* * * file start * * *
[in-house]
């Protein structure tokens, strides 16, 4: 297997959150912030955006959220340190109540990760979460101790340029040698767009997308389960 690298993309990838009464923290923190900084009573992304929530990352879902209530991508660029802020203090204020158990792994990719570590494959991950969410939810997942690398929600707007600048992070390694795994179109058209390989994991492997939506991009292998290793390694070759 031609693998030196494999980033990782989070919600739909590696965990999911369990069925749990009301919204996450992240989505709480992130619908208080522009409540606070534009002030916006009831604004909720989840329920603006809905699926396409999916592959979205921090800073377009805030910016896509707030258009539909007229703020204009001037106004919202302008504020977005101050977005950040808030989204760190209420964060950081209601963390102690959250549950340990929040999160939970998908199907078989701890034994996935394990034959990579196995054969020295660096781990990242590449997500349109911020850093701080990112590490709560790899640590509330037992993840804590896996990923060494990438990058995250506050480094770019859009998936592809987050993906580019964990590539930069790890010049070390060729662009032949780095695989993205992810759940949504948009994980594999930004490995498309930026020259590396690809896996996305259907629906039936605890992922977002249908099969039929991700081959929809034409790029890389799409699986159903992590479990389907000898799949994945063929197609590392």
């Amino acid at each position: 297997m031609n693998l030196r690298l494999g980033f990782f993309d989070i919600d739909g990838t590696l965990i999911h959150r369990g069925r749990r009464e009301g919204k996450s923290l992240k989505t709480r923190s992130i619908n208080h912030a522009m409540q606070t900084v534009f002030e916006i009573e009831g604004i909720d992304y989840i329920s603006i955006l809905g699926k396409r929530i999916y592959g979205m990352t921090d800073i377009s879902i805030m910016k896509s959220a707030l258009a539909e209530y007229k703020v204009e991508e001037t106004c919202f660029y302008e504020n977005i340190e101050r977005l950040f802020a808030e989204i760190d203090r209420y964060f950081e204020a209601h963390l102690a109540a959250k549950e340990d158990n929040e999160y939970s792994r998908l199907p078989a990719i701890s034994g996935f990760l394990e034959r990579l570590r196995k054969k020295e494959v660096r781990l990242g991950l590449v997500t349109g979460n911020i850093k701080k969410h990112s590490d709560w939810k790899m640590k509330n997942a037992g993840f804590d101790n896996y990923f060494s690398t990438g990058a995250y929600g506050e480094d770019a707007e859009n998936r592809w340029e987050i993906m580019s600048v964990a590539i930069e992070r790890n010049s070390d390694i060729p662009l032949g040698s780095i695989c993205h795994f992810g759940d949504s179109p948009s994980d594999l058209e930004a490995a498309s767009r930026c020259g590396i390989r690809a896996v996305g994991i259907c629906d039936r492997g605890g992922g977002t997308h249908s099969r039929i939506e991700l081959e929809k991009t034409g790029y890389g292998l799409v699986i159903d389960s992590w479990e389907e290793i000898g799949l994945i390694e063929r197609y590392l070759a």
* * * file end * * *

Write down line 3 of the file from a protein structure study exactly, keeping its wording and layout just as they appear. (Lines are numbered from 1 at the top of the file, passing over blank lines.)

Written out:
């Amino acid at each position: 297997m031609n693998l030196r690298l494999g980033f990782f993309d989070i919600d739909g990838t590696l965990i999911h959150r369990g069925r749990r009464e009301g919204k996450s923290l992240k989505t709480r923190s992130i619908n208080h912030a522009m409540q606070t900084v534009f002030e916006i009573e009831g604004i909720d992304y989840i329920s603006i955006l809905g699926k396409r929530i999916y592959g979205m990352t921090d800073i377009s879902i805030m910016k896509s959220a707030l258009a539909e209530y007229k703020v204009e991508e001037t106004c919202f660029y302008e504020n977005i340190e101050r977005l950040f802020a808030e989204i760190d203090r209420y964060f950081e204020a209601h963390l102690a109540a959250k549950e340990d158990n929040e999160y939970s792994r998908l199907p078989a990719i701890s034994g996935f990760l394990e034959r990579l570590r196995k054969k020295e494959v660096r781990l990242g991950l590449v997500t349109g979460n911020i850093k701080k969410h990112s590490d709560w939810k790899m640590k509330n997942a037992g993840f804590d101790n896996y990923f060494s690398t990438g990058a995250y929600g506050e480094d770019a707007e859009n998936r592809w340029e987050i993906m580019s600048v964990a590539i930069e992070r790890n010049s070390d390694i060729p662009l032949g040698s780095i695989c993205h795994f992810g759940d949504s179109p948009s994980d594999l058209e930004a490995a498309s767009r930026c020259g590396i390989r690809a896996v996305g994991i259907c629906d039936r492997g605890g992922g977002t997308h249908s099969r039929i939506e991700l081959e929809k991009t034409g790029y890389g292998l799409v699986i159903d389960s992590w479990e389907e290793i000898g799949l994945i390694e063929r197609y590392l070759a």